I was on a course this week, and was one of three delegates. We all had to bring our own laptops; I use a Mac, one of the other guys was using Windows XP and the third guy was running Linux. This in itself was interesting; 5 years ago we would all have been on Windows. Clearly, a technical IT course is not going to be representative of market conditions in general, but:
a) Microsoft's strangle-hold on the O/S market is definitely slipping, and
b) Even at a techie course, Vista was not represented at all (the instructor was using a Linux VMware Server to host XP, 2003 and Linux VM's).
At work, we moved from Windows to OS X
pretty much as soon as there was a viable virtualisation option to run Windows on Mac (we started with Parallels
, but most of us now use VMware Fusion
). We also all still believe it's the best choice - even the guys that switched to Mac for the first time as part of the change over now wouldn't go back to Windows.
As a result, I still have my old(ish) IBM ThinkPad - it used to be my work laptop and is now my backup should my trusty MacBook Pro ever be out of commission. It's a single-core Centrino jobber with 1.5GB RAM, a great keyboard and a pretty decently sized screen (even if it isn't widescreen). And yes, it says IBM and not Lenovo on the lid. I originally specced it with the idea that I'd run Linux as the primary O/S and use Windows VM's as required, but that never really worked out as Linux was always too lacking, despite me having tried various distributions.
Don't get me wrong; I love Linux, but configuring the WiFi adapter to connect to a WPA network was an unbelievable faff at the time, support for the 64MB ATI video adapter required some work, power management was questionable, etc. etc. I don't mind wrestling such problems when I have the time, but a work laptop needs to perform a set of tasks without getting in the way. If you have to fight your laptop network configuration for 10 minutes before you can get on with troubleshooting the server that's down, it's just not gonna fly. So, I went back to Windows XP as the primary OS and had it dual-booting Linux, until the Mac came along.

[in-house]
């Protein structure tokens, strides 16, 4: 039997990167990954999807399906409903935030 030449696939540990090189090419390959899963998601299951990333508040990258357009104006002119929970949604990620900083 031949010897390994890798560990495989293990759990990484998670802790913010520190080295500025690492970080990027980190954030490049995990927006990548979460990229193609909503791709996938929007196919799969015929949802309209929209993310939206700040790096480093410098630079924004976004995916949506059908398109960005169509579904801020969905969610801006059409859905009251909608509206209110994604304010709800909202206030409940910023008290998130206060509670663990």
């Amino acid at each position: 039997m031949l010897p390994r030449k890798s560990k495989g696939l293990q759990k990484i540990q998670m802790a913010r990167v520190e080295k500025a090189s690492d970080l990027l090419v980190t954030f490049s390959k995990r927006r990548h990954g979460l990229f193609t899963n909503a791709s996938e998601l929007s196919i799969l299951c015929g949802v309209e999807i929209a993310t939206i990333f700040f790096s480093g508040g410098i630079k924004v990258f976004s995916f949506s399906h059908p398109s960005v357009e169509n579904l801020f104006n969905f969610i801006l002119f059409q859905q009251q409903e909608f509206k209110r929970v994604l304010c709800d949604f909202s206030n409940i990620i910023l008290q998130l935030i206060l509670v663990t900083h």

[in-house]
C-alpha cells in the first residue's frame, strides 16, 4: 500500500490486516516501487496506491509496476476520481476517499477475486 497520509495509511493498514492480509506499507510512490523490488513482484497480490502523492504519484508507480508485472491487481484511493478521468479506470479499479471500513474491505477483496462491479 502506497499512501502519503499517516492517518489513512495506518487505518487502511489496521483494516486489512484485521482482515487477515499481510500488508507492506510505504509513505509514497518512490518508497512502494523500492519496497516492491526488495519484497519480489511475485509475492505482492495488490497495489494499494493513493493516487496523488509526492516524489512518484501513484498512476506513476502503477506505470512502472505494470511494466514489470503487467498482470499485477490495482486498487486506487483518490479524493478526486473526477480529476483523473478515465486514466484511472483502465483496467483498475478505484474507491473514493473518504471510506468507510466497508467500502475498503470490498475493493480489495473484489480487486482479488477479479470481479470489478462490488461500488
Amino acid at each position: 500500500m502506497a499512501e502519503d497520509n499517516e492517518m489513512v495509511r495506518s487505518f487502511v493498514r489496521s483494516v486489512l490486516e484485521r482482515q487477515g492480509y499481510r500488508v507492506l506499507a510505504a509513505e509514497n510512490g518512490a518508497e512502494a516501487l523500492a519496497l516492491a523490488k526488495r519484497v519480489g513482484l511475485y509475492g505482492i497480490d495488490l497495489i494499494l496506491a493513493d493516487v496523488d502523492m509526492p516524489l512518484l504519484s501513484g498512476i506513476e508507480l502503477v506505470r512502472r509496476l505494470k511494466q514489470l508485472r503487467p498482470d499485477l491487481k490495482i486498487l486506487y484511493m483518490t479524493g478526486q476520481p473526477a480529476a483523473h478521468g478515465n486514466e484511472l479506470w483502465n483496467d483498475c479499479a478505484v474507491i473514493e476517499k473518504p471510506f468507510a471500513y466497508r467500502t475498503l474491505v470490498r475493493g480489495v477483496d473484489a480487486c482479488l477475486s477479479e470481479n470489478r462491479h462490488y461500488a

Anyway, I got chatting to the guy running Linux on his laptop at the course this week, and how he finds the current version of Ubuntu
in these regards. He said it was all plain sailing now, and the problems I had fought all been ironed out in the more recent releases. So, this week I downloaded Ubuntu 8.10, and installed it alongside XP as dual-boot, like before, and...... it just works :-)
Everything is there; connecting to my WPA wireless network, all achieved quickly and easily through the GUI. Flash, Java, mp3 support, etc? - easy. Terminal Server, VNC connections? - no worries. Citrix ICA connections via a CAG/Secure Gateway? - not so straightforward, but only 10 minutes to get running. VMware Workstation install? - piece of cake. Hardware all automatically detected, including bluetooth; everything looks good.
Now, I'm sure that there are some items I'll have missed (mainly because I don't need them - I think the laptop has a WinModem for example, but I've never even plugged it in), and there may be a few hiccups yet to be discovered, but I am really, really struggling to think of a single, good reason to keep XP on it. Everything I need Windows for, I can do in VMware - I know this, because I have run this way on a Mac for almost 3 years now. All the benefits of not
running Windows will also apply - reduced chance of attack from malware/viruses; increased reliability, Open Source goodness, Windows instances are sandboxed and snapshot-protected, etc. etc.
So, unless anyone has any strong justification to the contrary, the old Thinkpad and Windows will be parting company this week - Ubuntu will be the only O/S running directly on the hardware, and Windows will be confined to VM sandboxes, where (in my case, at least) it belongs.
I wrote this up, as it is an epiphany for me. I have been bleating on to techie mates for several years about how Windows is not the future (at least, not only
Windows), and today, for me, the time has finally come when that is true. Not only because I can finally ditch Windows-on-hardware completely, but because I also think that Linux is also now a viable option for non-techies - the configuration and use of an Ubuntu system does not require any use of a CLI any more, and the interface is usable and attractive (once you get rid of that brown "human" theme!).
My last installation of Windows directly on hardware is being decommissioned, my entire computing world now runs on Mac OS X, Linux or VMware ESXi, and I am very pleased by the development. Don't get me wrong, Windows has it's strengths and it's place, but unless you're a gamer, I really don't think that place is necessarily anywhere outside of the office any more.